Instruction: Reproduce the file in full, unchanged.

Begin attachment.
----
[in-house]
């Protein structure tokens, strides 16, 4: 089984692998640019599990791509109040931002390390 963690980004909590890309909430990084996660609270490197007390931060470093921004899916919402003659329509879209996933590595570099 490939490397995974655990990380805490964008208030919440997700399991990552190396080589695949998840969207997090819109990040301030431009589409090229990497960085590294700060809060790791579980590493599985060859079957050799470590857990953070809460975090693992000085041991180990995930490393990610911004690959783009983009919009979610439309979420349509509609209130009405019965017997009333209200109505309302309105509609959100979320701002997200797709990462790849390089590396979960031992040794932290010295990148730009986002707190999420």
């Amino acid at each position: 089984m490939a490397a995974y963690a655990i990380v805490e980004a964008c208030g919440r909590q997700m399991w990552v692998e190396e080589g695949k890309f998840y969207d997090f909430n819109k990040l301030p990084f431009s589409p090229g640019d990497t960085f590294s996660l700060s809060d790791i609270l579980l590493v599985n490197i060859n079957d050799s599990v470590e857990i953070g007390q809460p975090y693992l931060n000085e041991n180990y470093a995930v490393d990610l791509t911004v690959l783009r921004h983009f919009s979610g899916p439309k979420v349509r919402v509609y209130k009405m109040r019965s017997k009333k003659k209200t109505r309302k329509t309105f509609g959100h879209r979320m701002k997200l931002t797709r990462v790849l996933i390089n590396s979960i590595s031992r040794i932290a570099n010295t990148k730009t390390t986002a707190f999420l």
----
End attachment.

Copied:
[in-house]
């Protein structure tokens, strides 16, 4: 089984692998640019599990791509109040931002390390 963690980004909590890309909430990084996660609270490197007390931060470093921004899916919402003659329509879209996933590595570099 490939490397995974655990990380805490964008208030919440997700399991990552190396080589695949998840969207997090819109990040301030431009589409090229990497960085590294700060809060790791579980590493599985060859079957050799470590857990953070809460975090693992000085041991180990995930490393990610911004690959783009983009919009979610439309979420349509509609209130009405019965017997009333209200109505309302309105509609959100979320701002997200797709990462790849390089590396979960031992040794932290010295990148730009986002707190999420």
């Amino acid at each position: 089984m490939a490397a995974y963690a655990i990380v805490e980004a964008c208030g919440r909590q997700m399991w990552v692998e190396e080589g695949k890309f998840y969207d997090f909430n819109k990040l301030p990084f431009s589409p090229g640019d990497t960085f590294s996660l700060s809060d790791i609270l579980l590493v599985n490197i060859n079957d050799s599990v470590e857990i953070g007390q809460p975090y693992l931060n000085e041991n180990y470093a995930v490393d990610l791509t911004v690959l783009r921004h983009f919009s979610g899916p439309k979420v349509r919402v509609y209130k009405m109040r019965s017997k009333k003659k209200t109505r309302k329509t309105f509609g959100h879209r979320m701002k997200l931002t797709r990462v790849l996933i390089n590396s979960i590595s031992r040794i932290a570099n010295t990148k730009t390390t986002a707190f999420l």